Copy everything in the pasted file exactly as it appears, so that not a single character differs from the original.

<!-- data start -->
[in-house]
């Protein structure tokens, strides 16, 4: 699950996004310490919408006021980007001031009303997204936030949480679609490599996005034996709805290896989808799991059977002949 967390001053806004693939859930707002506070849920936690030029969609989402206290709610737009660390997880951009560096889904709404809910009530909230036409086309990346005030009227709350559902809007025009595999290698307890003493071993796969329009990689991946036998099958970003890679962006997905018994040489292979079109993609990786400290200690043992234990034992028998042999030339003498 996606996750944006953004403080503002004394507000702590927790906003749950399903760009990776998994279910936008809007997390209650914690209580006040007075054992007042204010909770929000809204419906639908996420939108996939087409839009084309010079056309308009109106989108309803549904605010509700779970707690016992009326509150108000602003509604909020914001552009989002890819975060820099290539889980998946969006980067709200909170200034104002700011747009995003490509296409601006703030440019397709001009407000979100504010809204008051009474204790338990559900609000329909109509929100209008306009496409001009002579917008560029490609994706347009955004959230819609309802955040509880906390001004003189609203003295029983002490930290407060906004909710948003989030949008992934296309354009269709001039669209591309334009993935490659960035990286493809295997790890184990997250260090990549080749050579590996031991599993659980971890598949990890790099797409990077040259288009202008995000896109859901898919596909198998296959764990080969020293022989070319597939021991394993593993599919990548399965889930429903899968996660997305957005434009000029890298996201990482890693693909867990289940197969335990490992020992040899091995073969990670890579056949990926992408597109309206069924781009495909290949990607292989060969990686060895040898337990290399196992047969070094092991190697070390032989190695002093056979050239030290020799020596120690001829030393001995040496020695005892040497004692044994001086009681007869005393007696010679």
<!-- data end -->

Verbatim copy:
[in-house]
């Protein structure tokens, strides 16, 4: 699950996004310490919408006021980007001031009303997204936030949480679609490599996005034996709805290896989808799991059977002949 967390001053806004693939859930707002506070849920936690030029969609989402206290709610737009660390997880951009560096889904709404809910009530909230036409086309990346005030009227709350559902809007025009595999290698307890003493071993796969329009990689991946036998099958970003890679962006997905018994040489292979079109993609990786400290200690043992234990034992028998042999030339003498 996606996750944006953004403080503002004394507000702590927790906003749950399903760009990776998994279910936008809007997390209650914690209580006040007075054992007042204010909770929000809204419906639908996420939108996939087409839009084309010079056309308009109106989108309803549904605010509700779970707690016992009326509150108000602003509604909020914001552009989002890819975060820099290539889980998946969006980067709200909170200034104002700011747009995003490509296409601006703030440019397709001009407000979100504010809204008051009474204790338990559900609000329909109509929100209008306009496409001009002579917008560029490609994706347009955004959230819609309802955040509880906390001004003189609203003295029983002490930290407060906004909710948003989030949008992934296309354009269709001039669209591309334009993935490659960035990286493809295997790890184990997250260090990549080749050579590996031991599993659980971890598949990890790099797409990077040259288009202008995000896109859901898919596909198998296959764990080969020293022989070319597939021991394993593993599919990548399965889930429903899968996660997305957005434009000029890298996201990482890693693909867990289940197969335990490992020992040899091995073969990670890579056949990926992408597109309206069924781009495909290949990607292989060969990686060895040898337990290399196992047969070094092991190697070390032989190695002093056979050239030290020799020596120690001829030393001995040496020695005892040497004692044994001086009681007869005393007696010679």